EASSC Publications


Beyond Borders: East Asian Models of Regional Identity and Organization in a Globalized World

Date of this Version


Document Type

Conference Paper


This paper will begin with an examination of the history of geographically construed national and regional identities (e.g. based on a clearly defined physical location, and based on contiguous proximity), particularly as they have developed in East Asia. These historical models will be compared to other components of contemporary globalized identity, where physical proximity is much less relevant (e.g. economic, social, even military contacts can directly link distant communities, regardless of who/what might geographically be in between). The comparative analysis will first address the issue on the global historical scale, then focus in on modern East Asia as a case study. It will explore how these modern elements of globalization are compatible with, or incompatible with, national and regional identities constructed around strictly physical geographical reckoning. It will conclude by suggesting alternate models of globalism and regionalism that fully account for alternate conceptions of contemporary international relations (e.g. China’s concept of “harmonious regionalism”).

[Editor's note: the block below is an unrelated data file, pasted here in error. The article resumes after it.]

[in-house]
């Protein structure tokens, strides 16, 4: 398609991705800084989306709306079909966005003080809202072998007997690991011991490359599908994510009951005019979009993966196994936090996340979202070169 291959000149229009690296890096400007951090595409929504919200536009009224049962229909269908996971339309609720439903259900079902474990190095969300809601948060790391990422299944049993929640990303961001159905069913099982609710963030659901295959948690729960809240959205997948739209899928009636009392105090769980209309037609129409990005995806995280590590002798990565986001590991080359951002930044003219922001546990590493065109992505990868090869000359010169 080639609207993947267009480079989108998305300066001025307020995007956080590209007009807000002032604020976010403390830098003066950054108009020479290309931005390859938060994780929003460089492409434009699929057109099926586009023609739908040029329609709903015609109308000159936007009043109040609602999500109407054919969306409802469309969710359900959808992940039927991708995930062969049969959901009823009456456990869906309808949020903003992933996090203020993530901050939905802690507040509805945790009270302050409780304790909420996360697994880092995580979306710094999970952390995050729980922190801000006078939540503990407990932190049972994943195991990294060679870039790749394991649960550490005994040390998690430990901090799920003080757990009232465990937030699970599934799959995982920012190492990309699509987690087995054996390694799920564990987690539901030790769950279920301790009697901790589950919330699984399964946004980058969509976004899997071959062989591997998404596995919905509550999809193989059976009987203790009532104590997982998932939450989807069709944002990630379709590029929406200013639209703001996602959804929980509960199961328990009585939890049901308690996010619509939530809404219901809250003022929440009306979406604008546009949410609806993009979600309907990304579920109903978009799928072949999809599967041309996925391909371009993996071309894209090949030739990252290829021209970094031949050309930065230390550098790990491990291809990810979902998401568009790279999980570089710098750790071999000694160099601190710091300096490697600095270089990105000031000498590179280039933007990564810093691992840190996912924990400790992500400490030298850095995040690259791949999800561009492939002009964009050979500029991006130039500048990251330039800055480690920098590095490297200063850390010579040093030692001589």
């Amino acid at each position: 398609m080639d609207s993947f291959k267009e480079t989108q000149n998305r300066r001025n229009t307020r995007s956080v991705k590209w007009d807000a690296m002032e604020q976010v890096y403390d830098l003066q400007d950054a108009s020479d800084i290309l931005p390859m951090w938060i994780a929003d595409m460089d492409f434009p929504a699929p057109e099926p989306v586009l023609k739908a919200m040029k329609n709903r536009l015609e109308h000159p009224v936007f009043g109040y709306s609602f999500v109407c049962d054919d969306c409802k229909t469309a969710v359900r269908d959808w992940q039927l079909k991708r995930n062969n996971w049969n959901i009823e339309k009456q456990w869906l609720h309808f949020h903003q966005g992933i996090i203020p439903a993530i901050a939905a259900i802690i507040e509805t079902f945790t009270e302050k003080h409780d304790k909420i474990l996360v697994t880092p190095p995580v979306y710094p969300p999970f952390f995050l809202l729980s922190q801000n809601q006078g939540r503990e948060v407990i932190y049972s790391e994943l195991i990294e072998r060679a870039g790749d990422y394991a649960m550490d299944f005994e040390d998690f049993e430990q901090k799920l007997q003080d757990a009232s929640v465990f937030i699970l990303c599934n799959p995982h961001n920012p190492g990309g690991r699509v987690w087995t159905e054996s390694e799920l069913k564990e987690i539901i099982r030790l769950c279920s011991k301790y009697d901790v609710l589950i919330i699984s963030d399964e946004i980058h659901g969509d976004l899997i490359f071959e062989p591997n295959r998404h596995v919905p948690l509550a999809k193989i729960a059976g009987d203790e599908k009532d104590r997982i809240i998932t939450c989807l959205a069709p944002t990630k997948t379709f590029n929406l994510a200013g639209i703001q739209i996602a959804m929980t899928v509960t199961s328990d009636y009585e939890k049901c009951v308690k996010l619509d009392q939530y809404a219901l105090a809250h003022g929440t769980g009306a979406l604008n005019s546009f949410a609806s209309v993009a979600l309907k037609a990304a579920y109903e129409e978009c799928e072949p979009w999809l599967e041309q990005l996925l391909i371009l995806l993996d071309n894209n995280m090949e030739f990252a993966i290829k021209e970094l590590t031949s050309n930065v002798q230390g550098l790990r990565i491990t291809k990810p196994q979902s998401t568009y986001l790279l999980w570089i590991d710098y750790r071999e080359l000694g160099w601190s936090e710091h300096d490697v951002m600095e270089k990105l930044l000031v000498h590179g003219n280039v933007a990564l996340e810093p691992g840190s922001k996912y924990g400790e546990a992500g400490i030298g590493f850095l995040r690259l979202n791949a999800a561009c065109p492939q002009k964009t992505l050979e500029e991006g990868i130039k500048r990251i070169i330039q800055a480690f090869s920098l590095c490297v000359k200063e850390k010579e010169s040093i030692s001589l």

Journal, Book or Conference Title

East Asia Security Symposium and Conference 东亚安全座谈谈论会

Publication Details

Author Information: Brett McCormick is the Director of Global Studies at the University of New Haven. He received his B.A. in Asian Studies at the State University of Stony Brook, and his M.A. and Ph.D. degrees in History at Cornell University. His publications and research interests have included the fields of early modern Chinese and Japanese intellectual history and political philosophy, contemporary East Asian diplomatic and security relations, and particular focus on China-Japan relations.

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